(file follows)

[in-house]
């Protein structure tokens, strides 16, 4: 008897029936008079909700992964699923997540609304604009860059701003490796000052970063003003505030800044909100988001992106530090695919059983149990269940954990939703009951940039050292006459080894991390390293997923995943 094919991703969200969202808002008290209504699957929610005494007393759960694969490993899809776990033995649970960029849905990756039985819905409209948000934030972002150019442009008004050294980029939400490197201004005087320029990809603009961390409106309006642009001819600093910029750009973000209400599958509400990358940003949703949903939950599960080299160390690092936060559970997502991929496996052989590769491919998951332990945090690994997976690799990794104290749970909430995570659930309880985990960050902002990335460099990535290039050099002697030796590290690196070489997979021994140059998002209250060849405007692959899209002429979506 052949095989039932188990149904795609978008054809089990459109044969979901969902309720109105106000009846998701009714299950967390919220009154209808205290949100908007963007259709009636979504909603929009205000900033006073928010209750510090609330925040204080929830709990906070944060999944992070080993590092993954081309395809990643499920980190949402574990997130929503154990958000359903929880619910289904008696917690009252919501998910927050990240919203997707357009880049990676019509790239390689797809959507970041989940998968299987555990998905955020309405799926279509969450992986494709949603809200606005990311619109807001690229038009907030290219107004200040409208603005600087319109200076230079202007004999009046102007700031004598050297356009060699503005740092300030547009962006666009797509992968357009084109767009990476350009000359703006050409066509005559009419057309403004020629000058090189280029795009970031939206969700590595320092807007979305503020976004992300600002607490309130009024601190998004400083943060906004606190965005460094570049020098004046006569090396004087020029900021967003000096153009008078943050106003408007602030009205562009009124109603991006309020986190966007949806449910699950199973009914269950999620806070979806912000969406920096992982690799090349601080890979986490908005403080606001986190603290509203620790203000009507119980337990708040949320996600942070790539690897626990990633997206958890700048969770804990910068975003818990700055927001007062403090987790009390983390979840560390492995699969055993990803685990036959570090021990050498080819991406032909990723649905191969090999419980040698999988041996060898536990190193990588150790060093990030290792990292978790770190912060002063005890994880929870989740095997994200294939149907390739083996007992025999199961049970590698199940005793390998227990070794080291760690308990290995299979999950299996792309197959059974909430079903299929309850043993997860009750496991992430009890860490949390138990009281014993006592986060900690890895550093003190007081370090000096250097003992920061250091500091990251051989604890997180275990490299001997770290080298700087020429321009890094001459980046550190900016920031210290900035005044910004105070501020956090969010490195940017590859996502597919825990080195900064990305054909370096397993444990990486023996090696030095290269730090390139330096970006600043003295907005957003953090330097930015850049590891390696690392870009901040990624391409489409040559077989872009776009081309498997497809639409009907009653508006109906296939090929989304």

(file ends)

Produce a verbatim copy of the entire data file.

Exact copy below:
[in-house]
């Protein structure tokens, strides 16, 4: 008897029936008079909700992964699923997540609304604009860059701003490796000052970063003003505030800044909100988001992106530090695919059983149990269940954990939703009951940039050292006459080894991390390293997923995943 094919991703969200969202808002008290209504699957929610005494007393759960694969490993899809776990033995649970960029849905990756039985819905409209948000934030972002150019442009008004050294980029939400490197201004005087320029990809603009961390409106309006642009001819600093910029750009973000209400599958509400990358940003949703949903939950599960080299160390690092936060559970997502991929496996052989590769491919998951332990945090690994997976690799990794104290749970909430995570659930309880985990960050902002990335460099990535290039050099002697030796590290690196070489997979021994140059998002209250060849405007692959899209002429979506 052949095989039932188990149904795609978008054809089990459109044969979901969902309720109105106000009846998701009714299950967390919220009154209808205290949100908007963007259709009636979504909603929009205000900033006073928010209750510090609330925040204080929830709990906070944060999944992070080993590092993954081309395809990643499920980190949402574990997130929503154990958000359903929880619910289904008696917690009252919501998910927050990240919203997707357009880049990676019509790239390689797809959507970041989940998968299987555990998905955020309405799926279509969450992986494709949603809200606005990311619109807001690229038009907030290219107004200040409208603005600087319109200076230079202007004999009046102007700031004598050297356009060699503005740092300030547009962006666009797509992968357009084109767009990476350009000359703006050409066509005559009419057309403004020629000058090189280029795009970031939206969700590595320092807007979305503020976004992300600002607490309130009024601190998004400083943060906004606190965005460094570049020098004046006569090396004087020029900021967003000096153009008078943050106003408007602030009205562009009124109603991006309020986190966007949806449910699950199973009914269950999620806070979806912000969406920096992982690799090349601080890979986490908005403080606001986190603290509203620790203000009507119980337990708040949320996600942070790539690897626990990633997206958890700048969770804990910068975003818990700055927001007062403090987790009390983390979840560390492995699969055993990803685990036959570090021990050498080819991406032909990723649905191969090999419980040698999988041996060898536990190193990588150790060093990030290792990292978790770190912060002063005890994880929870989740095997994200294939149907390739083996007992025999199961049970590698199940005793390998227990070794080291760690308990290995299979999950299996792309197959059974909430079903299929309850043993997860009750496991992430009890860490949390138990009281014993006592986060900690890895550093003190007081370090000096250097003992920061250091500091990251051989604890997180275990490299001997770290080298700087020429321009890094001459980046550190900016920031210290900035005044910004105070501020956090969010490195940017590859996502597919825990080195900064990305054909370096397993444990990486023996090696030095290269730090390139330096970006600043003295907005957003953090330097930015850049590891390696690392870009901040990624391409489409040559077989872009776009081309498997497809639409009907009653508006109906296939090929989304």